Oil City soldier's grieving family honors son by sharing his love
By JUDITH O. ETZEL

4/13/04

Special Thanks to The Derrick for Allowing this Story to be Posted

Photo by Jerry Sowden - Surrounded by flags and yellow ribbons that adorn the front of their home, Burton and Donna Kephart embrace after talking with guests about their son.

The Kephart family is eager to talk, to share the love and pride they have for a revered and now lost son.

Jonathan Kephart, 21, a U.S. Army specialist who served as a military policeman, died Thursday of injuries he received in a roadside explosion in Iraq. He was the first area soldier to die in Iraq.

Standing on the porch that wraps halfway around his Willow Street home in the Siverly section of Oil City, Burton Kephart wants to tell the story of his son, the second eldest of four children.

Group after group of reporters, photographers, neighbors, friends and others move hesitantly at midday toward the young serviceman's dad as he invites them inside. He is framed on his porch by bright yellow ribbons tied to support columns and an American flag ruffled by a light breeze.

Kephart has a way about him that is gentle, yet sturdy, a bearing that suggests the visitor needs to hear him out because he has truths to share about someone dear to him. It would be too devastating to both listener and teller to turn a deaf ear.

He is casual, wearing blue jeans and a T-shirt with faded letters spelling out "USA - Freedom Is An American Tradition," and is unfailingly polite as he ushers guests into his home.

Inside a cozy entryway, Kephart struggles with his emotions but worries more about his guests.

"If it hasn't happened to you, then you don't really know what to say to someone like me. It is so hard on everybody when they talk to us. But it's all right. Don't worry about it," he tells his visitors as he begins a round of introductions to his wife, Donna, and her parents, Bob and Pearl Mains of Apollo.

He is a native of Altoona and served in the Navy from 1969 to 1971, a period that included a deployment to Vietnam. His wife grew up in Indiana, Pa. Soon after they were married, the Kepharts began teaching in Christian schools.

That vocation led them to Faith Baptist Church and Academy on Horsecreek Road in Cranberry Township. Donna teaches "all subjects" at the junior high level and algebra for high school students. Burton is a truck driver for Lezzer Lumber Co.

The Kepharts and their four children have lived for five years in Siverly, a neighborhood where young Jonathan joined his friends to play basketball.

"Jonathan, though, had his life wrapped around his school where he was a point guard on the basketball team. He was a very good ball player. And he loved computers," said his dad.

Graduating in 2000 from Faith Baptist Academy, Jonathan attended his alma mater's School of Theology and worked as a painter for Big Foot painting in Franklin. In December 2001, he joined the U.S. Army.

"He felt the service would help him grow up and mature," said Kephart.

Jonathan chose the military police branch, said his mother, "because he liked police work and wanted to become a policeman after the service." In June 2002, he was assigned to an Army base in Germany.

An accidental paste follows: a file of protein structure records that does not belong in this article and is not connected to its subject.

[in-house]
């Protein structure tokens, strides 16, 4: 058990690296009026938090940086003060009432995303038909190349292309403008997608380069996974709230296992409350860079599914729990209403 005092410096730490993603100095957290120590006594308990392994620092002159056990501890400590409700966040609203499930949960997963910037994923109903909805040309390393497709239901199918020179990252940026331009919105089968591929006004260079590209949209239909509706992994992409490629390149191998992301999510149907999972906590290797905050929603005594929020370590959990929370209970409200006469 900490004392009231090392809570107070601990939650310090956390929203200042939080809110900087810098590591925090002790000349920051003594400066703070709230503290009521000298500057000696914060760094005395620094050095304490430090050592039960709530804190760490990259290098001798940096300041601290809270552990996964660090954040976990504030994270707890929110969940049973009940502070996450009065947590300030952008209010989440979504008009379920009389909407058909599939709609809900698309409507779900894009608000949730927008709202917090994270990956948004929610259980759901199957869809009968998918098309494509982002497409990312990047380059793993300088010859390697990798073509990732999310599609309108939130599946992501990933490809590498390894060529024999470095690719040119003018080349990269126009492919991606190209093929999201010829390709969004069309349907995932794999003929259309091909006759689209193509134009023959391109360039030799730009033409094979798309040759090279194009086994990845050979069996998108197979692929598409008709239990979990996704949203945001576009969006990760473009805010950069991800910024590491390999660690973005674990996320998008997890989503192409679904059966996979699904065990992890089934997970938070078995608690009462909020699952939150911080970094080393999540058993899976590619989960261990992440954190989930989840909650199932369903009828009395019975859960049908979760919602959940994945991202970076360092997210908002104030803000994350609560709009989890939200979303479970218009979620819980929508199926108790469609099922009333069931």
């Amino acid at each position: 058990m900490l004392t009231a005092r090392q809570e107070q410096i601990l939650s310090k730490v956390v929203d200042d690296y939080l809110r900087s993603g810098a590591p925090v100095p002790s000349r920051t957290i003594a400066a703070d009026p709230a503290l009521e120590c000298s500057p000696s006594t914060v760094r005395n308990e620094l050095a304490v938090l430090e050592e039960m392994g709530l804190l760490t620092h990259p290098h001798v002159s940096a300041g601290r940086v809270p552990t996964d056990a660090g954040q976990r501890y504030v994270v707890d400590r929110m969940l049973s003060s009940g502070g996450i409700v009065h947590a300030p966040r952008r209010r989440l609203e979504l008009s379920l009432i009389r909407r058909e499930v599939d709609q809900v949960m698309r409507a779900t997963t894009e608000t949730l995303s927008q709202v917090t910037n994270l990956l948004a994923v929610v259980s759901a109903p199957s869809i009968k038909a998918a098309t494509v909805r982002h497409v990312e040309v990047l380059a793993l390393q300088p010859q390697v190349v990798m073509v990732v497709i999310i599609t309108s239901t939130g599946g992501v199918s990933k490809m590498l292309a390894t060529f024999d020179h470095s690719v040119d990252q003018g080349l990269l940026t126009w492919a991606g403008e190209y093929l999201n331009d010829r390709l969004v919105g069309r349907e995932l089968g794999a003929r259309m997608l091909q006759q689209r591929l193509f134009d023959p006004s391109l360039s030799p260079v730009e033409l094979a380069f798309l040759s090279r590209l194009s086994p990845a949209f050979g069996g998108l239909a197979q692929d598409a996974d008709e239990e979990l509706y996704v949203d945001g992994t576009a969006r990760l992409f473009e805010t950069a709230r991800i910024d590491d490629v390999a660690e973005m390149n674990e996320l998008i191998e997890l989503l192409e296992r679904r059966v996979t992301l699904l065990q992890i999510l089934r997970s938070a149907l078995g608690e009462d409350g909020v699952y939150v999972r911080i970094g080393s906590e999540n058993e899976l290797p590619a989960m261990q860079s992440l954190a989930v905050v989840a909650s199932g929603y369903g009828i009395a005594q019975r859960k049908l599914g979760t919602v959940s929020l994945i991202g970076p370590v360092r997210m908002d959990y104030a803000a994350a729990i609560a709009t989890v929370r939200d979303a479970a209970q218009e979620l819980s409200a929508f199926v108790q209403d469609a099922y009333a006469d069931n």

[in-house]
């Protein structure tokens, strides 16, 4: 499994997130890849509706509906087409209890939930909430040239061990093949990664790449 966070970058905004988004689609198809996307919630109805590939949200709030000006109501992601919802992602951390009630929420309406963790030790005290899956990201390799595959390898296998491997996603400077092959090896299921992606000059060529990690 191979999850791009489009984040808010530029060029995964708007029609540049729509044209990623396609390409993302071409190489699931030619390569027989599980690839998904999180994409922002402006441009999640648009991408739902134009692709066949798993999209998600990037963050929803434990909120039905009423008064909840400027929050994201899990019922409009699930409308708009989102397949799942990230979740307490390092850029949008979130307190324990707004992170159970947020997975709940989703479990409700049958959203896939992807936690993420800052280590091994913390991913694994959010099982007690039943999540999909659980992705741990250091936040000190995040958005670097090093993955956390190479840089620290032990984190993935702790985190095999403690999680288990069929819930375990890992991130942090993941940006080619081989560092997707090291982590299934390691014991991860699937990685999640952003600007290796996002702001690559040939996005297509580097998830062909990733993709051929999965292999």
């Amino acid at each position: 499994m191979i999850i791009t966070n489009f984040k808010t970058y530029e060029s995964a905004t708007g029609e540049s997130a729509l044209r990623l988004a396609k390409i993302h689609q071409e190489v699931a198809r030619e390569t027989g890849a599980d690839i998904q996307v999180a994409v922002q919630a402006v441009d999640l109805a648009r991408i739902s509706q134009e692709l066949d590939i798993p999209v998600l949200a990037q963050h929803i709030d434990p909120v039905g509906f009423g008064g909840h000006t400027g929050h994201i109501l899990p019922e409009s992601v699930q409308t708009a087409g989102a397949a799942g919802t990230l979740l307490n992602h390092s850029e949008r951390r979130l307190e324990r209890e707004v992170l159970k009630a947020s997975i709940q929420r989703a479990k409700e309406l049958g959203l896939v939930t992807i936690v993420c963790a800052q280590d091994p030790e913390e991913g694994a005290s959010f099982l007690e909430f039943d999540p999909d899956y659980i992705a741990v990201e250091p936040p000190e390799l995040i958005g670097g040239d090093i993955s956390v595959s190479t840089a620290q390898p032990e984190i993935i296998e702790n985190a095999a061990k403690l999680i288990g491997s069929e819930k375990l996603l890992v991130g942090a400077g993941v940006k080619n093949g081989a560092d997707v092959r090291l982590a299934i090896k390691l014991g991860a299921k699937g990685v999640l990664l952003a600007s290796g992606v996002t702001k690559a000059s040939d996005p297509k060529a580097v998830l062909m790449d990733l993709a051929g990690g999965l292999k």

His overseas duty kept his father busy.

"I wrote to him every week. Jonathan didn't write. He telephoned. But I wrote and oh, I will miss that now," said his father, standing in a front room where one wall is covered by family photographs. Along another wall is a table filled with a growing assortment of food and flowers brought somberly by neighbors and friends.

In Germany, Jonathan frightened his mother with remarks about the famed Autobahn and its high-speed traveling.

"He bought an old BMW and told me how much fun it was to speed on the highways there. I said back to him, 'That's not something you tell your mother,' and he laughed," said Donna Kephart.

Pointing to the most recently taken photograph of Jonathan, Donna Kephart described her son as "very quiet and extremely serious, but more thoughtful than any child could possibly be."

Although intrigued with being in Germany, Jonathan was often homesick, said his mother.

"Jonathan really missed his family badly. He told his brother and sisters that and didn't really share that with his parents. But he did say that the kids were growing up and he was missing it and that bothered him," she said.

Jonathan arrived April 3 in Iraq and called his family that day.

"He said he was settling in and he was fine. He told us he was busy doing missions. It was so good to hear from him," said his mother.

Less than a week later, the Kephart family was notified Jonathan had been seriously injured in a roadside explosion. As his parents were trying to find out his condition, they were told he had died of his injuries.

One of the first local people to respond to their tragedy was Oil City Mayor Ed Sharp. In response, Burton Kephart has asked the mayor to join the family at their son's funeral.

"He's the mayor of our city and his support for us means a lot. In his position, I think his participation with us would honor Jonathan," said his father.

As visitors prepare to leave a saddened home, Jonathan's parents and grandparents offer their hugs to those who listened to their sorrow as they make no distinction between giving and receiving.

"If there is anything I want to be known about his death it is that we support our country and we do not waver in the support of our troops and this war because we must not forget 9-11," said Burton Kephart, his face crumpling but his voice steady.

As his hands clasp a departing visitor's arms, Burton Kephart said, "I'm lost in not writing to him and praying for him. We loved him so and we want to honor him by sharing his story."